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Journey - Evolution CD (album) cover




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2.20 | 108 ratings

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Sean Trane
Special Collaborator
Prog Folk
1 stars Eeeehhmmmm!!!!!...... maybe one of the most inaptly titled album ever (unless adding a "D" in front, but a Ohio quartet thought of it first). So with the sacking of Ainsley (he'll find refuge in a real rock band Jefferson Starship), the word business was the first and only thought. Even if Schon's guitar often shines in its histrionics, it's really Perry's property as he signs every track but one, simply choosing who he wants to write with, and very often preferring Schon over Rollie. With yet another ugly (ridiculous) TransAm hood artwork, Evolution has only two tracks above 4 minutes, which goes to tell you how sad this can go. Replacement Smith is apt, and fills the drum stool, which suffered a size- shrinking as part of the business re-organization.

Again loaded with three sure-fire hits, De-Evolution hit the charts with a vengeance it didn't need, since the album before had hit it big, and hit our eardrums with a meanness and with an aggressiveness that we didn't need, causing much nausea and many puking. Indeed Steve Pukerry's voice caused a lot of kids to hate this kind of rock, and probably helped pave the way to NWOBHMB into their hearts. Past the Majestic intro, which might be seen as passage of rite between the early Journey (first 30 seconds) into the Perry-era Journey (the remaining 45 seconds), the album jumps into the well-known Too Late, then the atrocious nah-nah-nah-naaaaah-nah Lovin' Touchin', Squeezin', Pukin' hit-singles, before attacking a few fillers (how much more of a filler than "city of the angels"?) or second rate stuff - When You're Alone, Loving You Is So Easy, Sweet And Simple are complete misses AND fillers. However, when Gregg Rollie writes without Perry, it is neither good, nor does he sing well (his voice is simply shot compared to his Santana days) and even in Just The Same Way, Perry actually saves the tracks from being almost laughable. Grandeur et decadence. Recall, Day Dream are just boring fillers, while the closing Lady Luck might just be the only track worthy of attention, being the only one that displays the energy of the first album without passing through Schon's testosteroned guitars, but rather through the drumming (wouldn't be surprised if this was a Dunbar left-over).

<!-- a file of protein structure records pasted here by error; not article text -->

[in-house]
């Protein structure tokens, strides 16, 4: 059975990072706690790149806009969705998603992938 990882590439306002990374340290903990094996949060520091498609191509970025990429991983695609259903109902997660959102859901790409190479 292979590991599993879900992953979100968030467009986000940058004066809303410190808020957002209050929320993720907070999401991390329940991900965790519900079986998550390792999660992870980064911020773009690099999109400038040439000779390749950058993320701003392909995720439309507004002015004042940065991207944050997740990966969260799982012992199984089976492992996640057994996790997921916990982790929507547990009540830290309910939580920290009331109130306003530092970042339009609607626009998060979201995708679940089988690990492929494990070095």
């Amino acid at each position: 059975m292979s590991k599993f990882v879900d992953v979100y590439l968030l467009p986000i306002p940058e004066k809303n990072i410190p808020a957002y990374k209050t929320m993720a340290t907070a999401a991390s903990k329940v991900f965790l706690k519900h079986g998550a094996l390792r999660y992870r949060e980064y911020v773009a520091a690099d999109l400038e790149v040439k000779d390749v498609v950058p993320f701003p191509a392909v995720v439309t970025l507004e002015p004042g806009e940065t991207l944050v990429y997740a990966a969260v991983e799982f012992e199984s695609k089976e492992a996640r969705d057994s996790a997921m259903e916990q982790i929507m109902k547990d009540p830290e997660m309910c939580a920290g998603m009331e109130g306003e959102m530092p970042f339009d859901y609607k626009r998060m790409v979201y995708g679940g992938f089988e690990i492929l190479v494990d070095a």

Again an album that's best avoided, partly because of the corporate rock business side (they don't need it anymore), but mostly to save your shelves from ridicule of disp^laying your bad tastes, should you once have bought this (errare humanum est) and not getting rid of it (persevere idioticum est). Stand warned and corrected!!!

Sean Trane | 1/5 |


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